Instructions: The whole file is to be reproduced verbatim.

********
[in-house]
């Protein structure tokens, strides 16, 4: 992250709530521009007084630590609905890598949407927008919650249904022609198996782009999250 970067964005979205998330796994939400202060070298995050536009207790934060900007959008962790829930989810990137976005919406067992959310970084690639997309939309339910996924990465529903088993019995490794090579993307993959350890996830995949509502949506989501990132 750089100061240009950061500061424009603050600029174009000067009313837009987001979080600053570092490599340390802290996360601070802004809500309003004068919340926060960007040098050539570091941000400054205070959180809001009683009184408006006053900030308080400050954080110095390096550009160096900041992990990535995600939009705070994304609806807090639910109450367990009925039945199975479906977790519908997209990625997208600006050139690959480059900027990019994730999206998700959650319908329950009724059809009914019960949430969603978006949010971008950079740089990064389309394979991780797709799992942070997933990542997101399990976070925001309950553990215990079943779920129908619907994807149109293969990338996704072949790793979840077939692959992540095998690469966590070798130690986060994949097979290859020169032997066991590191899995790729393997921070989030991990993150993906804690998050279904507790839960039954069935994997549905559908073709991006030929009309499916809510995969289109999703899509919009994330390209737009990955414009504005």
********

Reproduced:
[in-house]
């Protein structure tokens, strides 16, 4: 992250709530521009007084630590609905890598949407927008919650249904022609198996782009999250 970067964005979205998330796994939400202060070298995050536009207790934060900007959008962790829930989810990137976005919406067992959310970084690639997309939309339910996924990465529903088993019995490794090579993307993959350890996830995949509502949506989501990132 750089100061240009950061500061424009603050600029174009000067009313837009987001979080600053570092490599340390802290996360601070802004809500309003004068919340926060960007040098050539570091941000400054205070959180809001009683009184408006006053900030308080400050954080110095390096550009160096900041992990990535995600939009705070994304609806807090639910109450367990009925039945199975479906977790519908997209990625997208600006050139690959480059900027990019994730999206998700959650319908329950009724059809009914019960949430969603978006949010971008950079740089990064389309394979991780797709799992942070997933990542997101399990976070925001309950553990215990079943779920129908619907994807149109293969990338996704072949790793979840077939692959992540095998690469966590070798130690986060994949097979290859020169032997066991590191899995790729393997921070989030991990993150993906804690998050279904507790839960039954069935994997549905559908073709991006030929009309499916809510995969289109999703899509919009994330390209737009990955414009504005």